A 1000-yr record of temperature from isotopic analysis of the deep critical zone in central China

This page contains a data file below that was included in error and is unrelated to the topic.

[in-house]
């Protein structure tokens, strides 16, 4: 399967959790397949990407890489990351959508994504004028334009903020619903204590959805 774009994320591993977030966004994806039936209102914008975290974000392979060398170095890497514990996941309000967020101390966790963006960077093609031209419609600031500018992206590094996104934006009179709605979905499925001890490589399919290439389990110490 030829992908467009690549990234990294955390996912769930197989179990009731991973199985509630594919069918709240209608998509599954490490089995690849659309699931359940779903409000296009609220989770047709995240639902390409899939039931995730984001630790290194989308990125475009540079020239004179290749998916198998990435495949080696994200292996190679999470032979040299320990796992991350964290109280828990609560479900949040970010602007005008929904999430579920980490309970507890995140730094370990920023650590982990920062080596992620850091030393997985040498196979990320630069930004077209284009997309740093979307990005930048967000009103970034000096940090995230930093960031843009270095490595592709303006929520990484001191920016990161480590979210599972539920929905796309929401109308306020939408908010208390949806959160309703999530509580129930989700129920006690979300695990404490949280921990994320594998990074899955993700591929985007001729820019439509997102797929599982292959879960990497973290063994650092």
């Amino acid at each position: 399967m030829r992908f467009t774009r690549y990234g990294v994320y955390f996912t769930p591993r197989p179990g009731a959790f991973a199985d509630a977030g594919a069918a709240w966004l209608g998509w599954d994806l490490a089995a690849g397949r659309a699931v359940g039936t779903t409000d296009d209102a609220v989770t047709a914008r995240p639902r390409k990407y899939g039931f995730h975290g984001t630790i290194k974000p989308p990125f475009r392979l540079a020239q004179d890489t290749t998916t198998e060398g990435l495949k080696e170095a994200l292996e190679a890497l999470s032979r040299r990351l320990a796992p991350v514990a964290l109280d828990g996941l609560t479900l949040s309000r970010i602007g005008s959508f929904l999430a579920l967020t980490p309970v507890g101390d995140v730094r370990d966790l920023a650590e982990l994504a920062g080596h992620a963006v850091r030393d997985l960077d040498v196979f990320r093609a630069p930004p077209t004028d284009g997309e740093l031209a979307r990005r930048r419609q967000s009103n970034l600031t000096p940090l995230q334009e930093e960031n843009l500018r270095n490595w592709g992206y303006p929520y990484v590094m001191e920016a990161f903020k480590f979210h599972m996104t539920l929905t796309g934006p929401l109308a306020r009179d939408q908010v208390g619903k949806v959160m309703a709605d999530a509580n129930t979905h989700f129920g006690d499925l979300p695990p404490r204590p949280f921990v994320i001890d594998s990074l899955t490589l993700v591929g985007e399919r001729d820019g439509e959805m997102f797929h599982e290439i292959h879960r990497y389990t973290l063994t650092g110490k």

Temperature proxies for paleoclimate reconstruction have been made typically via ice cores, tree rings, stalagmites, and lake sediments. While extremely useful, these proxies can be limited spatially for regions of interest. Here we show how soil water in a deep unsaturated zone can be extracted and used to reconstruct a 1000-year climate record. We sampled a 98 m “soil core” from the Loess Plateau of China and examined the relationship between pore water isotopic values and hydroclimate history. We measured soil water chloride concentration and performed cryogenic extraction of soil pore water for 18O, 2H, and 3H. The 3H-peak at 6 m—a clear measure of the 1963 bomb peak — was used to quantify the rate of vertical movement of water in the unsaturated zone and to turn depth into calendar year. We confirmed this approach with the chloride mass balance. A 1000 year span was revealed in the 98 m core. Soil water 18O and 2H values between 14 – 50 m were anomalously low — bracketing well the Little Ice Age period from 1420 to 1870. The Little Ice Age identification was consistent with other more standard climate proxy data in the region and showed the same temporal dynamics of temperature within this time period. Our study shows the potential of stable isotopes of water extracted from soil for paleoclimate reconstruction in regions with deep soils.